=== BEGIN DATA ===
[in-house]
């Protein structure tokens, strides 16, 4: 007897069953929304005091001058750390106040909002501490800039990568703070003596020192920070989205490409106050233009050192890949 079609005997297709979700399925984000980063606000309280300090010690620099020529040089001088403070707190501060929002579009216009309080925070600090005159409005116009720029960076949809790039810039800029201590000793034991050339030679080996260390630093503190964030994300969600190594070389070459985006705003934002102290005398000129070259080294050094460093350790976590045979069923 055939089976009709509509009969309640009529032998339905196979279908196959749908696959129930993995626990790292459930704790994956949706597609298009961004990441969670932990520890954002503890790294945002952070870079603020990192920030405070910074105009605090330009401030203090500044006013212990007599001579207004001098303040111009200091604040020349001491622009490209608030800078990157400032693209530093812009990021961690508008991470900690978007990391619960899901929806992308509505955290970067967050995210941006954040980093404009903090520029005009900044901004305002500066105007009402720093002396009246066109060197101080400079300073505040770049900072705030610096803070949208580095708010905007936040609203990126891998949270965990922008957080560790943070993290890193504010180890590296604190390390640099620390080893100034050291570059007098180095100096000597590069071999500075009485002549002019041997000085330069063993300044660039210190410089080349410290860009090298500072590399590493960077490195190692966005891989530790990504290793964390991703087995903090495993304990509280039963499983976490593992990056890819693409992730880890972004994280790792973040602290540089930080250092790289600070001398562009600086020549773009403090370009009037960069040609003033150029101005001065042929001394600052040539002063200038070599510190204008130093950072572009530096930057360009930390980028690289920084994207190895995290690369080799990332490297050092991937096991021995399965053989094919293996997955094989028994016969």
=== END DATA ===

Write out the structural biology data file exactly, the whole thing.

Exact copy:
[in-house]
């Protein structure tokens, strides 16, 4: 007897069953929304005091001058750390106040909002501490800039990568703070003596020192920070989205490409106050233009050192890949 079609005997297709979700399925984000980063606000309280300090010690620099020529040089001088403070707190501060929002579009216009309080925070600090005159409005116009720029960076949809790039810039800029201590000793034991050339030679080996260390630093503190964030994300969600190594070389070459985006705003934002102290005398000129070259080294050094460093350790976590045979069923 055939089976009709509509009969309640009529032998339905196979279908196959749908696959129930993995626990790292459930704790994956949706597609298009961004990441969670932990520890954002503890790294945002952070870079603020990192920030405070910074105009605090330009401030203090500044006013212990007599001579207004001098303040111009200091604040020349001491622009490209608030800078990157400032693209530093812009990021961690508008991470900690978007990391619960899901929806992308509505955290970067967050995210941006954040980093404009903090520029005009900044901004305002500066105007009402720093002396009246066109060197101080400079300073505040770049900072705030610096803070949208580095708010905007936040609203990126891998949270965990922008957080560790943070993290890193504010180890590296604190390390640099620390080893100034050291570059007098180095100096000597590069071999500075009485002549002019041997000085330069063993300044660039210190410089080349410290860009090298500072590399590493960077490195190692966005891989530790990504290793964390991703087995903090495993304990509280039963499983976490593992990056890819693409992730880890972004994280790792973040602290540089930080250092790289600070001398562009600086020549773009403090370009009037960069040609003033150029101005001065042929001394600052040539002063200038070599510190204008130093950072572009530096930057360009930390980028690289920084994207190895995290690369080799990332490297050092991937096991021995399965053989094919293996997955094989028994016969």